Soil Nitrogen Uses and Environmental Impacts (Advances in Soil Science) (Hardcover)
Warning messageMean Menu style requires jQuery library version 1.7 or higher, but you have opted to provide your own library. Please ensure you have the proper version of jQuery included. (note: this is not an error)
Other Books in Series
- #9: Methods for Assessment of Soil Degradation (Advances in Soil Science #9) (Hardcover): This item is not available.
- #11: Soil Processes and the Carbon Cycle (Advances in Soil Science #11) (Hardcover): This item is not available.
- #17: Food Security and Soil Quality (Advances in Soil Science #17) (Hardcover): $200.00
- #21: Soil Management of Smallholder Agriculture (Advances in Soil Science #21) (Hardcover): $200.00
Nitrogen (N) is potentially one of the most complex elements on the Earth. It is necessary for all biological activity, but creates negative impacts on water and air quality. There is a balancing act between deficiency and surplus and the forms of N available further complicate our understanding of the dynamics. Biological fixation provides some plants with N supply while others are totally dependent upon N being available in the soil profile for the roots to extract. Nevertheless, the demand for N will increase because the human population with its increasing growth requires more protein and thus more N. Understanding the global N cycle is imperative to meeting current and future nitrogen demands while decreasing environmental impacts.
This book discusses availability, production, and recycling of N in air, water, plants, and soils. It features information on N impacts to soil and water quality, management of N in agroecosystems, and techniques to maximize the use efficiency while minimizing the risks of leakage of reactive N into the environment.
This volume in the Advances in Soil Science series is specifically devoted to availability, production, and recycling of N with impact on climate change and water quality, and management of N in agroecosystems in the context of maximizing the use efficiency and minimizing the risks of leakage of reactive N (NO-3, N2O) into the environment.
About the Author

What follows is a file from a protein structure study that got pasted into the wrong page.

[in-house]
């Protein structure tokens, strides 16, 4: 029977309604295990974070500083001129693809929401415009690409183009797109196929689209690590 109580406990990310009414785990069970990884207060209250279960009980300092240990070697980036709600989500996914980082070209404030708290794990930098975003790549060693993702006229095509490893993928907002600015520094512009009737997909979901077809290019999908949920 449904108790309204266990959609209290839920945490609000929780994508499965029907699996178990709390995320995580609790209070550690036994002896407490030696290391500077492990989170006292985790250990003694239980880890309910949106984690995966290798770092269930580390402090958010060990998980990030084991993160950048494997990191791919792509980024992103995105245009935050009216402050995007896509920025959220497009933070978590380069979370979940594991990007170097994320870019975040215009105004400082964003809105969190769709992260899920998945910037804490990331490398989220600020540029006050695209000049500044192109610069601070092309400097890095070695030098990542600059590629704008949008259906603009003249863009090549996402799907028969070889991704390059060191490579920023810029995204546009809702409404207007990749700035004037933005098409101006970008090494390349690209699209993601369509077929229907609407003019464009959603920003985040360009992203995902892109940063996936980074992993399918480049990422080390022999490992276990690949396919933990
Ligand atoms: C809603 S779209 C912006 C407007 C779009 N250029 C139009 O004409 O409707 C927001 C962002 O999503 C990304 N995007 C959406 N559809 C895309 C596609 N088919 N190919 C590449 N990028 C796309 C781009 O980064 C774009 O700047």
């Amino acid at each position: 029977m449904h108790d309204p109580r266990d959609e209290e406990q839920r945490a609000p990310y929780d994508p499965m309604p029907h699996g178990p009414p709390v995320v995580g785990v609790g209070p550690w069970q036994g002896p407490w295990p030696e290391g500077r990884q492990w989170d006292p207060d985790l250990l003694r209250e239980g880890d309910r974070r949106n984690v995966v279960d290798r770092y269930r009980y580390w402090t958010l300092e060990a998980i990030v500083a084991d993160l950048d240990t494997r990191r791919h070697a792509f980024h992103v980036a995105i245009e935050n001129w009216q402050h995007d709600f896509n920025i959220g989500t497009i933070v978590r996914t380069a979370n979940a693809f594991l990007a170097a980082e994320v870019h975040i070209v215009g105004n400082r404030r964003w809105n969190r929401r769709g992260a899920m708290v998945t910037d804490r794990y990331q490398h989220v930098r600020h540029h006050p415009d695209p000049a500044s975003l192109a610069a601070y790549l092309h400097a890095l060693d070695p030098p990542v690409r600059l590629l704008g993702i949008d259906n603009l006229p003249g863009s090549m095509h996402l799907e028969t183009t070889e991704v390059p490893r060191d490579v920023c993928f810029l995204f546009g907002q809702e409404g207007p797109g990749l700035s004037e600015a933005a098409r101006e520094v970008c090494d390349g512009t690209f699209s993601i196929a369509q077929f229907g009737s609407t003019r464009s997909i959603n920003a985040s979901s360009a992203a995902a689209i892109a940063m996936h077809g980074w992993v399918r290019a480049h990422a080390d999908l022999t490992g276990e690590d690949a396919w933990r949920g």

Rattan Lal, Ph.D., is a Distinguished University Professor of Soil Science and Director of theCarbon Management and Sequestration Center, The Ohio State University, and an Adjunct Professorat the University of Iceland. His current research focus is on climate-resilient agriculture, soil carbonsequestration, sustainable intensification, enhancing use efficiency of agroecosystems, and sustainablemanagement of soil resources of the tropics. He received honorary degrees of Doctor of Sciencefrom Punjab Agricultural University (2001), the Norwegian University of Life Sciences, Aas (2005), Alecu Russo Balti State University, Moldova (2010), Technical University of Dresden, Germany(2015), and University of Lleida, Spain (2017). He was president of the World Association of the Soiland Water Conservation (1987-1990), the International Soil Tillage Research Organization (1988-1991), the Soil Science Society of America (2005-2007), and is President Elect of International Unionof Soil Science. He was a member of the Federal Advisory Committee on U.S. National Assessmentof Climate Change-NCADAC (2010-2013), member of the SERDP Scientific Advisory Board ofthe US-DOE (2011-), Senior Science Advisor to the Global Soil Forum of Institute for AdvancedSustainability Studies, Potsdam, Germany (2010-), member of the Advisory Board of Joint ProgramInitiative of Agriculture, Food Security and Climate Change (FACCE-JPI) of the European Union(2013-), and Chair of the Advisory Board of the Institute for Integrated Management of MaterialFluxes and Resources of the United Nations University (UNU-FLORES), Dresden, Germany (2014-2017). Prof. Lal was a lead author of IPCC (1998-2000). He has mentored 106 graduate students and54 postdoctoral researchers, and hosted 156 visiting scholars. He has authored/co-authored 818 refereedjournal articles, has written 19 and edited/co-edited 65 books. For 3 years (2014, 2015, 2016), Reuter Thomson listed him among the world's most influential scientific minds and having citationsof publications among the top 1% of scientists in agricultural sciences.B.A. Stewart, Ph.D., is Director of the Dryland Agriculture Institute and a distinguished professorof Agriculture at West Texas A&M University, Canyon, Texas. He is a former director ofthe USDA Conservation and Production Laboratory at Bushland, Texas; past president of the SoilScience Society of America; and member of the 1990-1993 Committee on Long-Range Soil andWater Policy, National Research Council, National Academy of Sciences. He is a fellow of the SoilScience Society of America, American Society of Agronomy, Soil and Water Conservation Society, a recipient of the USDA Superior Service Award, a recipient of the Hugh Hammond Bennett Awardof the Soil and Water Conservation Society, and an honorary member of the International Unionof Soil Sciences in 2008. In 2009, Dr. Stewart was inducted into the USDA Agriculture ResearchService Science Hall of Fame. Dr. Stewart is very supportive of education and research on drylandagriculture. The B.A. and Jane Ann Stewart Dryland Agriculture Scholarship Fund was establishedat West Texas A&M University in 1994 to provide scholarships for undergraduate and graduatestudents with a demonstrated interest in dryland agriculture.